Question: Is it better for an organization to have an open or closed succession planning and management program?
Answer: There isn’t a right or wrong answer. It would be misleading to assume every organization should follow a specific succession planning model.
Succession plans will vary depending on the size of the organization, industry and type of talent that exists within the organization. The key is to ensure there is a structured approach so it is not executed haphazardly.
The decision to have an open or closed program should be something that is discussed thoroughly from the outset, ideally between a senior HR practitioner and CEO, or other senior leaders.
Before making the decision, it is important to understand the differences between the two.
Open programs: An open succession planning and management program is treated with candour and employees consistently receive regular feedback about their performance and role at the organization. Managers frequently communicate with their employees and provide feedback about not only work expectations and requirements, but the competencies and success factors required to attain advancement at the organization.
Closed programs: A closed succession planning and management program is not transparent and is executed with high secrecy, with no input from employees who may be impacted by the process.
Most organizations have a closed succession planning and management program, according to a 2011-12 Towers Watson North American Talent Management and Rewards survey of 316 organizations in the United States and Canada that found 72 per cent do not inform employees they have been labelled as high potentials.
There are more negative risks associated with this approach because having an engaged workforce requires employees to be involved in the future of the organization.
Keeping employees in the dark about their succession is not an effective retention strategy. There is often an issue of loyalty and suspicion when using a closed approach, especially when an external candidate is hired. If this happens, there may be an increase in voluntary turnover because employees feel undervalued.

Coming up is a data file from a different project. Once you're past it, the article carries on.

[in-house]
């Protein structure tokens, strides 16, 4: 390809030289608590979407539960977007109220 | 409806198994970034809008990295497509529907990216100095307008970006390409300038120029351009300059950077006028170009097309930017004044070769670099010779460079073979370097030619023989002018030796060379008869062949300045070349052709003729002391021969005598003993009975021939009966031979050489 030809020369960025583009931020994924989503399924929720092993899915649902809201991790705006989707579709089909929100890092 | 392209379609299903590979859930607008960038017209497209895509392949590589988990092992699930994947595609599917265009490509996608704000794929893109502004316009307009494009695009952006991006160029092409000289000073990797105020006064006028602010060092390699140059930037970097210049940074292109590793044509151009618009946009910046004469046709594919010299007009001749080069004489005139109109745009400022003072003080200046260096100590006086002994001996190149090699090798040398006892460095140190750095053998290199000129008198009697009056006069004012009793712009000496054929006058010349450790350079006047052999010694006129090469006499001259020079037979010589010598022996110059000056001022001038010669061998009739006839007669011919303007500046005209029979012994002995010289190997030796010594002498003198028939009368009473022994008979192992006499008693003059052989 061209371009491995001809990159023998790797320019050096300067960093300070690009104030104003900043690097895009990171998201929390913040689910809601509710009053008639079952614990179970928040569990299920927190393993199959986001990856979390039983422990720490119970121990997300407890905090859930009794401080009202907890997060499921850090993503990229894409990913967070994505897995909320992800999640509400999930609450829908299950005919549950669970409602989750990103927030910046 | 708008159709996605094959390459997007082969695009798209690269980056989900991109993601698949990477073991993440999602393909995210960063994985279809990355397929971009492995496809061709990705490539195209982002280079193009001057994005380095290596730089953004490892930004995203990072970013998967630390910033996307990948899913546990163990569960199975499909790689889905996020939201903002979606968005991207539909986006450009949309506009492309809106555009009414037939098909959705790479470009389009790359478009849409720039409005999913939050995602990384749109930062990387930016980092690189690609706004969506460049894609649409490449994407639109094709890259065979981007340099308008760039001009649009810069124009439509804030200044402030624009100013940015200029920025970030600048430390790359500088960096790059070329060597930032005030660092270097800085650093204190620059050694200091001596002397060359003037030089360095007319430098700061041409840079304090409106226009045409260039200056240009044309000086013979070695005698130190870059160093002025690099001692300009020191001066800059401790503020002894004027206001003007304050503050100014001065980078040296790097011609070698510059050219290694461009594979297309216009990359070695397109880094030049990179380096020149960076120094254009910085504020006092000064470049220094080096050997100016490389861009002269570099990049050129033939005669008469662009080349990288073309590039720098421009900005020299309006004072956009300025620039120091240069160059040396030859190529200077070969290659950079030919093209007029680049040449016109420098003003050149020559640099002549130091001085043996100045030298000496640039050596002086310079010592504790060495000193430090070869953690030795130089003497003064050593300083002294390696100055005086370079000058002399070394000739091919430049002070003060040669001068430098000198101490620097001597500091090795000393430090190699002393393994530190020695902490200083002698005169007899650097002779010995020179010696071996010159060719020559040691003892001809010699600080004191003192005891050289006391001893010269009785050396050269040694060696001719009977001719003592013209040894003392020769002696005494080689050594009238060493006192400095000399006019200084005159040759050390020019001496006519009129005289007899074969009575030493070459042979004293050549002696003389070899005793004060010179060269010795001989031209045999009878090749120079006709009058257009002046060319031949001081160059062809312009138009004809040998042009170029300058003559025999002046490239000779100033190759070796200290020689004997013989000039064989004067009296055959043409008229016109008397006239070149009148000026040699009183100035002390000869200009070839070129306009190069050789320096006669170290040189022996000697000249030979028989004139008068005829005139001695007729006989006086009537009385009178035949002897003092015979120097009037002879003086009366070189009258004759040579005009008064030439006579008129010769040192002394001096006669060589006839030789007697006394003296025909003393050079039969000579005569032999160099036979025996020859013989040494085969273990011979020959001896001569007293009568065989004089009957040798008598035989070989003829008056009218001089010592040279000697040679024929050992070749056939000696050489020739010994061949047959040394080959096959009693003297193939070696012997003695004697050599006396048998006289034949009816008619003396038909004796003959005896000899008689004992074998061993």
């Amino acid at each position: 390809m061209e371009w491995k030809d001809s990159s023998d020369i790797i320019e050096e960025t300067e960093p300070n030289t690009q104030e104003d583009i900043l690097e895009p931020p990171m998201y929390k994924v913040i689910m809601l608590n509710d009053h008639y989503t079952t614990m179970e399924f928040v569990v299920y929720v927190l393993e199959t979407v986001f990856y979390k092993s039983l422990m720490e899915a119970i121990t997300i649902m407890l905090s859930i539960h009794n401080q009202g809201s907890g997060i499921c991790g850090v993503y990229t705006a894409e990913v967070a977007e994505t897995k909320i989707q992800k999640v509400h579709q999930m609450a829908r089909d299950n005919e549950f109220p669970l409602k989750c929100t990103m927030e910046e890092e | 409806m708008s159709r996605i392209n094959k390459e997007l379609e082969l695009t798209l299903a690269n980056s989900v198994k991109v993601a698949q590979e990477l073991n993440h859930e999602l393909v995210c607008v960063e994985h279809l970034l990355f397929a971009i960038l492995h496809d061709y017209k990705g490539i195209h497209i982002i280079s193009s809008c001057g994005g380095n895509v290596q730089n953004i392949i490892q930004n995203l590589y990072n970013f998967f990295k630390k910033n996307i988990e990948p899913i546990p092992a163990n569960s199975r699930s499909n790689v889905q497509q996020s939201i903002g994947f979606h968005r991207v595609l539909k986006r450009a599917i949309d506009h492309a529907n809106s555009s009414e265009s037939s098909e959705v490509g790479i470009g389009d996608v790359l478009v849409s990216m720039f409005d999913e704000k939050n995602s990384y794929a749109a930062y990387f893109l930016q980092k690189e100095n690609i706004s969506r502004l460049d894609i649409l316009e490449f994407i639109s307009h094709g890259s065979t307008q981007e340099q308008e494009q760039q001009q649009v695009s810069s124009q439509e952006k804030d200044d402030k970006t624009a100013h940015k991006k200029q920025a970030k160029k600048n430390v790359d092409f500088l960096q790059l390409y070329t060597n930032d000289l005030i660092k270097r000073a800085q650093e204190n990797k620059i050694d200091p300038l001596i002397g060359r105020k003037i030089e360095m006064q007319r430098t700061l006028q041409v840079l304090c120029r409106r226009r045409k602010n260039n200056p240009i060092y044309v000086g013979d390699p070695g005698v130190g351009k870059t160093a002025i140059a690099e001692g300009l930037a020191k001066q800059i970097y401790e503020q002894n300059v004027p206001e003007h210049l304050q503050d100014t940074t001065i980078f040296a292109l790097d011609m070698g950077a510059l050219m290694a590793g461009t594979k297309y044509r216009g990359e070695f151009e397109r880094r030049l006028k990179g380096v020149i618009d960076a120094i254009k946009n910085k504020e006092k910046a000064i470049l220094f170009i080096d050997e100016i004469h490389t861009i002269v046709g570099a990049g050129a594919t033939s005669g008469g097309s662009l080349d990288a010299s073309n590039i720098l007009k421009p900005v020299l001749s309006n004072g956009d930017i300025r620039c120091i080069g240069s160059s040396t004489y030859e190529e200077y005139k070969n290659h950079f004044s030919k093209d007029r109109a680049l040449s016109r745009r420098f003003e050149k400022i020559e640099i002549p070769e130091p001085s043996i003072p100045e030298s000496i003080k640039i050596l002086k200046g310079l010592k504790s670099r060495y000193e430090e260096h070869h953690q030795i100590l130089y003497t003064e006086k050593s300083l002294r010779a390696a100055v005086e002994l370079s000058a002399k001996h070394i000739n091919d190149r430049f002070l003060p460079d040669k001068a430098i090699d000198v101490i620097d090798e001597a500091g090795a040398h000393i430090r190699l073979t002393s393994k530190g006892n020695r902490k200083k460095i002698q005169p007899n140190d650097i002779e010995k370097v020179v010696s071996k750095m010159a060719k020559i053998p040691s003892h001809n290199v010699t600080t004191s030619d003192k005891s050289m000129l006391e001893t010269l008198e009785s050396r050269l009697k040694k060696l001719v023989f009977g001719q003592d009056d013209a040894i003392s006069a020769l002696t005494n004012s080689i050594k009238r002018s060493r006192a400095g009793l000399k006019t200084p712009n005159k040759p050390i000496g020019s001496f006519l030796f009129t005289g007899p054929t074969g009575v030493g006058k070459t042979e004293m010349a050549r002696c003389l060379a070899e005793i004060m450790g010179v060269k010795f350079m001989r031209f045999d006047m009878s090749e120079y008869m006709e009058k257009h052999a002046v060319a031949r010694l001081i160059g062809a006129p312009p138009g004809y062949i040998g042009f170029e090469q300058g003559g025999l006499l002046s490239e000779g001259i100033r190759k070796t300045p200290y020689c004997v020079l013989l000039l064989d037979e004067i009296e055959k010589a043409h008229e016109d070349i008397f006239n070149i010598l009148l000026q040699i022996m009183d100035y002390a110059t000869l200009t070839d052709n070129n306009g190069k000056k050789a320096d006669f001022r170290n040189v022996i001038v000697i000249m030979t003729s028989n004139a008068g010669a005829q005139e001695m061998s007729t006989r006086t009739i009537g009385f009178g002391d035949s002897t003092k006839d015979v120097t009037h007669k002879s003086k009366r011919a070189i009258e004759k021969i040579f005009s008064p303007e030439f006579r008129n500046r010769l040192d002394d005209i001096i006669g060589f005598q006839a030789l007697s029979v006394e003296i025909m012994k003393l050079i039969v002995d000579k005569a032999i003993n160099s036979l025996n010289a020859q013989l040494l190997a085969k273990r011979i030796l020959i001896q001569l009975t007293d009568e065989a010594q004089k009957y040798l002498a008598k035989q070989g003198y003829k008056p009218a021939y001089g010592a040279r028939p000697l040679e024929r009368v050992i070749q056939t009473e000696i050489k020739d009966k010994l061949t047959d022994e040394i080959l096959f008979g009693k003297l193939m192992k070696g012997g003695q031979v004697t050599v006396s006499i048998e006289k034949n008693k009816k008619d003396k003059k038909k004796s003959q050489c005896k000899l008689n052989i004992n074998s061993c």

Many advocates of the closed succession planning approach argue that telling employees about their high-potential status increases the probability of poaching from external recruiters. To alleviate these concerns, organizations should give employees more challenging assignments, strengthen the organization’s position as an employer of choice and distinguish the organization from the rest of the pack — which will help retain key talent.
Whether it involves providing more flexible work arrangements or better wellness programs, it is important to understand what matters to employees and fulfill those needs. There is no textbook answer on how to become an employer of choice. The key ingredient is listening to employees and responding accordingly. It is important to establish relationships with employees so they feel engaged and part of the solution to helping the organization achieve success.
Transparency is crucial because there may be employees who perform exceptionally and are ideal candidates for advancement, but who do not want to advance at the organization for a variety of reasons. Therefore, when identifying high potentials, it is crucial to know if they even have the desire to advance.
A concern often raised is the “crown prince phenomenon,” according to William Rothwell, professor at the workforce education and development program at Penn State University in University Park, Pa.
The concern here is if employees realize they are being considered for future promotion, they may become complacent in their jobs, thinking that no matter what they do, they are guaranteed promotion. The key to managing expectations is to make it clear to employees there are no promises or guarantees, but only possibilities for succession.
Organizations that take the approach of concealing succession planning and management information risk alienating and losing high-potential employees who may leave the organization for greener pastures because they didn’t know they were being considered for succession.
It’s understandable for organizations to be somewhat hesitant to announce publicly a particular employee is a high potential and being considered in the organization’s succession plans. Some fear this may discourage employees who are low on the succession list. Perhaps a better strategy to appease these concerns is to only inform those employees who are labelled as high potentials about their potential succession at the organization.
The risk of keeping high potentials in the dark may result in more negative consequences for the organization than having a policy of transparency.
However, if an employer decides to communicate with employees about their prospects for succession, it is recommended legal advice be obtained to ensure employees do not interpret this communication as a type of verbal contract guaranteeing them a particular job in the organization.
Yaseen Hemeda is a product writer for Consult Carswell. He can be reached at firstname.lastname@example.org or visit www.consultcarswell.com for more information.
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